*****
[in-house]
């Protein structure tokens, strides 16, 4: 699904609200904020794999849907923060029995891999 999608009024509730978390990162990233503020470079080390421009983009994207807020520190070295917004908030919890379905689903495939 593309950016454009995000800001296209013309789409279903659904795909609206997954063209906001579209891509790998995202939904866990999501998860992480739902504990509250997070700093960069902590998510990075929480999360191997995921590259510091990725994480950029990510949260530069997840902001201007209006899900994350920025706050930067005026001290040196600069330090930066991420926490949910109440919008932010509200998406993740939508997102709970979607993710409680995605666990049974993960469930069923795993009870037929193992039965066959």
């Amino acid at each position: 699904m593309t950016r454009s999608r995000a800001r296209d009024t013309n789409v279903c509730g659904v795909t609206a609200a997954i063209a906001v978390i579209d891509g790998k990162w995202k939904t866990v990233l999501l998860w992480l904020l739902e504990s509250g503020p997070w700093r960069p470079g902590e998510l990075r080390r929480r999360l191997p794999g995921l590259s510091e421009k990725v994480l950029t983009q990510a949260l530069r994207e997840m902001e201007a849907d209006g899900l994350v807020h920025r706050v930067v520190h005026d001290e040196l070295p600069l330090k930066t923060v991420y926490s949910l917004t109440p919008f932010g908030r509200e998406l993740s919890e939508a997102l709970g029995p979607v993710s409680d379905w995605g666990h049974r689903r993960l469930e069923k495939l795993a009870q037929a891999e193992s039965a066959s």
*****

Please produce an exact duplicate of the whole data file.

[in-house]
């Protein structure tokens, strides 16, 4: 699904609200904020794999849907923060029995891999 999608009024509730978390990162990233503020470079080390421009983009994207807020520190070295917004908030919890379905689903495939 593309950016454009995000800001296209013309789409279903659904795909609206997954063209906001579209891509790998995202939904866990999501998860992480739902504990509250997070700093960069902590998510990075929480999360191997995921590259510091990725994480950029990510949260530069997840902001201007209006899900994350920025706050930067005026001290040196600069330090930066991420926490949910109440919008932010509200998406993740939508997102709970979607993710409680995605666990049974993960469930069923795993009870037929193992039965066959």
């Amino acid at each position: 699904m593309t950016r454009s999608r995000a800001r296209d009024t013309n789409v279903c509730g659904v795909t609206a609200a997954i063209a906001v978390i579209d891509g790998k990162w995202k939904t866990v990233l999501l998860w992480l904020l739902e504990s509250g503020p997070w700093r960069p470079g902590e998510l990075r080390r929480r999360l191997p794999g995921l590259s510091e421009k990725v994480l950029t983009q990510a949260l530069r994207e997840m902001e201007a849907d209006g899900l994350v807020h920025r706050v930067v520190h005026d001290e040196l070295p600069l330090k930066t923060v991420y926490s949910l917004t109440p919008f932010g908030r509200e998406l993740s919890e939508a997102l709970g029995p979607v993710s409680d379905w995605g666990h049974r689903r993960l469930e069923k495939l795993a009870q037929a891999e193992s039965a066959s």